ALL A B C D E F G H I J K L M
N O P Q R S T U V W X Y Z #

George Lang: The Process. And by means of the Process, to control the global market.
Businessman 1: And this Process is complete?
George Lang: It's near completion.
Businessman 1: "Near completion."
George Lang: Very near. This team which Mr. Ross — the Team. The Team. And I think, if I may, uh, Mr. Klein, it would not be amiss to state that both the work and the inspiration for the process was —
Mr. Klein: Thank you, George. I know you'll understand when I say that's neither here nor there. These gentlemen have come down to hear the good news.
Joe Ross: The good news is control of the market.
[The Businessmen interrupt him.]
Joe Ross: Obviously, we don't want to get too specific, for security reasons. So, my task today is to tell you those things which I can in laymen's language. I think I can break it down sufficiently to give you a pretty firm idea of —
Mr. Klein: The Process, yes.
Businessman 2: How long can we hold on to it before the competition steals it?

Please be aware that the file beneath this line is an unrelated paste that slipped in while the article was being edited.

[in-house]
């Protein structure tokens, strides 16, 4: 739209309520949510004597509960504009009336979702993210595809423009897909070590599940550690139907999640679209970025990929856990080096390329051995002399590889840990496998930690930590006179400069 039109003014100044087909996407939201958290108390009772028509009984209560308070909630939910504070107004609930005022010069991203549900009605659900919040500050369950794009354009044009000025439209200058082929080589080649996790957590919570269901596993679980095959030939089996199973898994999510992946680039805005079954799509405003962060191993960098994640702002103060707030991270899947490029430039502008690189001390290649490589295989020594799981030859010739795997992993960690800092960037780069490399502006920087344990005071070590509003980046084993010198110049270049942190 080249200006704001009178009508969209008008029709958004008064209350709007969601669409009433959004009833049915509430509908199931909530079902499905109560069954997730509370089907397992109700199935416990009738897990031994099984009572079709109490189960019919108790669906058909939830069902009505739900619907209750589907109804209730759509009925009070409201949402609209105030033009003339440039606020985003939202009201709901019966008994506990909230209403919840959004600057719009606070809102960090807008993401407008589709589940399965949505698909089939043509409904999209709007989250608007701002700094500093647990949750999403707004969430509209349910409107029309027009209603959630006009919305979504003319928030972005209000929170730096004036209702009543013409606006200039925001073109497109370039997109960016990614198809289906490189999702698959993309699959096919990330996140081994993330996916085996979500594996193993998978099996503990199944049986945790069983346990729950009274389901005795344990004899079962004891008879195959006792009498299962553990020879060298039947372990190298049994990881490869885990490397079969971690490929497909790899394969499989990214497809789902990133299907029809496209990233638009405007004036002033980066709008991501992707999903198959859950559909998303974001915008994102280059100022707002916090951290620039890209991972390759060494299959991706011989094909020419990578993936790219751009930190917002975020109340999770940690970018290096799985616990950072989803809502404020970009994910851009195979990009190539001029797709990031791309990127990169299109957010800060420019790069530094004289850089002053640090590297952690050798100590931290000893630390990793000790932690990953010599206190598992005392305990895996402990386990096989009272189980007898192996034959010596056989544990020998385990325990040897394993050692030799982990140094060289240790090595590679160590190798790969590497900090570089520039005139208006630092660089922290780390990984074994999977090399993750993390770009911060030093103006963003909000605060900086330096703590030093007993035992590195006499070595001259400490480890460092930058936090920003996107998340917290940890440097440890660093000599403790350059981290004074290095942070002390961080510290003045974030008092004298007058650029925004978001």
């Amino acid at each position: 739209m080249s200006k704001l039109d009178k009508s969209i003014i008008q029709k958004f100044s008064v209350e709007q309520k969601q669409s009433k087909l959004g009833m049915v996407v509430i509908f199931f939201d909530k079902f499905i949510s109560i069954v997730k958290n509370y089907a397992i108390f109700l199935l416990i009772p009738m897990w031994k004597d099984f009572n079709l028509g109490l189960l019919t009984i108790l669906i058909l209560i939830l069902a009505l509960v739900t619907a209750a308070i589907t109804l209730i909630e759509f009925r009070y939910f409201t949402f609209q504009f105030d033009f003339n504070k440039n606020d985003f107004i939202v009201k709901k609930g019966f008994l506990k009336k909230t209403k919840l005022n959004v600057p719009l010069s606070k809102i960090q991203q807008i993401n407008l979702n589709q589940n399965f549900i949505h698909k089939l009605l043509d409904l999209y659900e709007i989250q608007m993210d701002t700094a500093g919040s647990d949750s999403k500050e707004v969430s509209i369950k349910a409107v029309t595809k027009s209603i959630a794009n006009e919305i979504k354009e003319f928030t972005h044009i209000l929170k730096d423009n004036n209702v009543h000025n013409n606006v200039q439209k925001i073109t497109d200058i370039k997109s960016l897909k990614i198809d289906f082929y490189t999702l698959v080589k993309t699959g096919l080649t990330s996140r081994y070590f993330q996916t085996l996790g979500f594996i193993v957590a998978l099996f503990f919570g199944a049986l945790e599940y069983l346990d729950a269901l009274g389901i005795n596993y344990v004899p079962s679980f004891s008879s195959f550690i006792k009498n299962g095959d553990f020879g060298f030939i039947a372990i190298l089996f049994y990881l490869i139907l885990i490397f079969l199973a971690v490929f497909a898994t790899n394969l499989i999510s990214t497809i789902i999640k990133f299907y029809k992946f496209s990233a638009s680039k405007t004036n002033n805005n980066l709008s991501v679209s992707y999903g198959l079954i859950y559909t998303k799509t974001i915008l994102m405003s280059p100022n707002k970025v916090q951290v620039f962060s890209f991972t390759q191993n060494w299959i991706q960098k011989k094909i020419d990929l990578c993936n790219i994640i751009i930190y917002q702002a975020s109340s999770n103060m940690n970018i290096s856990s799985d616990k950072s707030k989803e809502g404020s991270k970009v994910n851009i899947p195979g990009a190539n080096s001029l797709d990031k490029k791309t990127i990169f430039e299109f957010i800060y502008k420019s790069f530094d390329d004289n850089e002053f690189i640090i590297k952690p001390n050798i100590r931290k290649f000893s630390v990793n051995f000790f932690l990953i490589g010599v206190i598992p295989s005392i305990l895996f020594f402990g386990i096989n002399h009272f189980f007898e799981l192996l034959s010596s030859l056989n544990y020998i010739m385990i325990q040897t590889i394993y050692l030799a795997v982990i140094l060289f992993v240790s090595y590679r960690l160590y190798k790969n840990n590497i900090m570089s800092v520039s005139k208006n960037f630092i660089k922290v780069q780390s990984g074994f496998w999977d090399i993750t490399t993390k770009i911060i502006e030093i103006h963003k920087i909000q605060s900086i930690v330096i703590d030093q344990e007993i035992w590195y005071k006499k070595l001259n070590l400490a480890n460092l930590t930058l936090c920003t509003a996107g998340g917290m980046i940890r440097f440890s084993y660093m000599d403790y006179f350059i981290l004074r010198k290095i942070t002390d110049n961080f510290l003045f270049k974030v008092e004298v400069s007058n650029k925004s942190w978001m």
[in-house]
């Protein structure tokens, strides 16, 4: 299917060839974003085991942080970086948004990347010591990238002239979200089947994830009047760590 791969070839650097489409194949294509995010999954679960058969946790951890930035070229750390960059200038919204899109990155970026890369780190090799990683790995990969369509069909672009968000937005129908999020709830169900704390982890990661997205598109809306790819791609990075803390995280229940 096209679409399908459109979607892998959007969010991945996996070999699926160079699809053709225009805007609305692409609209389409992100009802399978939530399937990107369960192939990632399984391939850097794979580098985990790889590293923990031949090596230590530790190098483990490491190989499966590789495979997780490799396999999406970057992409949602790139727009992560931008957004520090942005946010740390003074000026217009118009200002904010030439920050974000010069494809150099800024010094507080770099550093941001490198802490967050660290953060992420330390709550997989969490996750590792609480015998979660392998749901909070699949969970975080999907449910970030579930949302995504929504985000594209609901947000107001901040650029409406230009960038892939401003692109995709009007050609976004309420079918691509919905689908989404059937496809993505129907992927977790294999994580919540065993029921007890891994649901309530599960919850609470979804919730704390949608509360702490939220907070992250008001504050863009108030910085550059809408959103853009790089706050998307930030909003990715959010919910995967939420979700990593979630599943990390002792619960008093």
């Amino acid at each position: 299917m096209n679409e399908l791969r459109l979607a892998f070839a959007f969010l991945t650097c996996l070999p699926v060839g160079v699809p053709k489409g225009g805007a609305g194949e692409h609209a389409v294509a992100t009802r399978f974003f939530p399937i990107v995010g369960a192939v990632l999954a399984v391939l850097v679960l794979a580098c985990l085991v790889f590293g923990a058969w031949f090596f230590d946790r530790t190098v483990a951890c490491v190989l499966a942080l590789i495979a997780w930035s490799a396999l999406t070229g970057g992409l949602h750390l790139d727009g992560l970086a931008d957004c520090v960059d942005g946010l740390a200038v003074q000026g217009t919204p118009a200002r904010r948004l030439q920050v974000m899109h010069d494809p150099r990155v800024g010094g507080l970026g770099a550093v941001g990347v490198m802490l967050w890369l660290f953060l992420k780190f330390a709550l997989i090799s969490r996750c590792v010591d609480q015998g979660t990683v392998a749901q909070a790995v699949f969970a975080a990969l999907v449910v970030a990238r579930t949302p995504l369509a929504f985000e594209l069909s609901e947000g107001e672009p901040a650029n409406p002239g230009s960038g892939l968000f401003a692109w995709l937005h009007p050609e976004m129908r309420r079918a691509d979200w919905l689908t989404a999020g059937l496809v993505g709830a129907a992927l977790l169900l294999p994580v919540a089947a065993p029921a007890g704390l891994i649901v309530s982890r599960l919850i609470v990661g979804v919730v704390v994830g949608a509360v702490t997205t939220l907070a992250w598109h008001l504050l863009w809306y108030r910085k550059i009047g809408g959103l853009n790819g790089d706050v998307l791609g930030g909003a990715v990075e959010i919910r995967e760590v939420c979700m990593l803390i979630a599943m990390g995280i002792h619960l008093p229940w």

Mr. Klein: Well, we defend it. Of course. Tooth and nail. This is a proprietary process.
[The Businessmen engage in cross-talk.]
Joe Ross: Without the data, without our actual data, without the formula, the Japanese, or anyone else, for that matter, would have nothing. Should you give us the go-ahead, their actual — [He hesitates and looks at George.]
George Lang: The legal issues are these. We have both the de facto and the de jure copyright of that process. It was developed by —
Joe Ross: Even if they should engage in piracy, their search and development time —
George Lang: — their catch-up time —
Joe Ross: — would put them back — George?
George Lang: Three?
Joe Ross: Three to five years.
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